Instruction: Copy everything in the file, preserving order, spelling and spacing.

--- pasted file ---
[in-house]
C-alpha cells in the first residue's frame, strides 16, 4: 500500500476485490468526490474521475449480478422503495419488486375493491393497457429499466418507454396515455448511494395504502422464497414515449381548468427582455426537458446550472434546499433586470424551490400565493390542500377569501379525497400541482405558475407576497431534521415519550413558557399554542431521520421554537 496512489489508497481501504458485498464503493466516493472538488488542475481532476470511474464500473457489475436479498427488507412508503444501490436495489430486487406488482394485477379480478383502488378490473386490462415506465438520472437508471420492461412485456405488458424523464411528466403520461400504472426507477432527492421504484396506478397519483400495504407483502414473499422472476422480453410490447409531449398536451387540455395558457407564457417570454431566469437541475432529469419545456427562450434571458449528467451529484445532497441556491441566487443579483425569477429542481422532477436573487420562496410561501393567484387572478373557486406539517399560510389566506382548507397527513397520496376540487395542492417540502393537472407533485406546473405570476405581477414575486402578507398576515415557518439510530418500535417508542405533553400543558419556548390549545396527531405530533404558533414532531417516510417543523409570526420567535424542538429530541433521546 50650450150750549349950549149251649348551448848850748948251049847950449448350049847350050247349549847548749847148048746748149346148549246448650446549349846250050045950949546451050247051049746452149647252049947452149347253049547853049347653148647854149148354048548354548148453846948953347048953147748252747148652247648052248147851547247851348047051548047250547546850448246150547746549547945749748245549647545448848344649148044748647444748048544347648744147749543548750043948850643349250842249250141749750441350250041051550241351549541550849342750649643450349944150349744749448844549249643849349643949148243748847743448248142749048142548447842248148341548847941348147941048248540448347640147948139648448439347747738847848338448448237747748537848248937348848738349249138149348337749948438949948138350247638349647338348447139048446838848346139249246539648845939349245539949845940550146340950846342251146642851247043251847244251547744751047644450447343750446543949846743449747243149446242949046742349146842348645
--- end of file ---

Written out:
[in-house]
C-alpha cells in the first residue's frame, strides 16, 4: 500500500476485490468526490474521475449480478422503495419488486375493491393497457429499466418507454396515455448511494395504502422464497414515449381548468427582455426537458446550472434546499433586470424551490400565493390542500377569501379525497400541482405558475407576497431534521415519550413558557399554542431521520421554537 496512489489508497481501504458485498464503493466516493472538488488542475481532476470511474464500473457489475436479498427488507412508503444501490436495489430486487406488482394485477379480478383502488378490473386490462415506465438520472437508471420492461412485456405488458424523464411528466403520461400504472426507477432527492421504484396506478397519483400495504407483502414473499422472476422480453410490447409531449398536451387540455395558457407564457417570454431566469437541475432529469419545456427562450434571458449528467451529484445532497441556491441566487443579483425569477429542481422532477436573487420562496410561501393567484387572478373557486406539517399560510389566506382548507397527513397520496376540487395542492417540502393537472407533485406546473405570476405581477414575486402578507398576515415557518439510530418500535417508542405533553400543558419556548390549545396527531405530533404558533414532531417516510417543523409570526420567535424542538429530541433521546 50650450150750549349950549149251649348551448848850748948251049847950449448350049847350050247349549847548749847148048746748149346148549246448650446549349846250050045950949546451050247051049746452149647252049947452149347253049547853049347653148647854149148354048548354548148453846948953347048953147748252747148652247648052248147851547247851348047051548047250547546850448246150547746549547945749748245549647545448848344649148044748647444748048544347648744147749543548750043948850643349250842249250141749750441350250041051550241351549541550849342750649643450349944150349744749448844549249643849349643949148243748847743448248142749048142548447842248148341548847941348147941048248540448347640147948139648448439347747738847848338448448237747748537848248937348848738349249138149348337749948438949948138350247638349647338348447139048446838848346139249246539648845939349245539949845940550146340950846342251146642851247043251847244251547744751047644450447343750446543949846743449747243149446242949046742349146842348645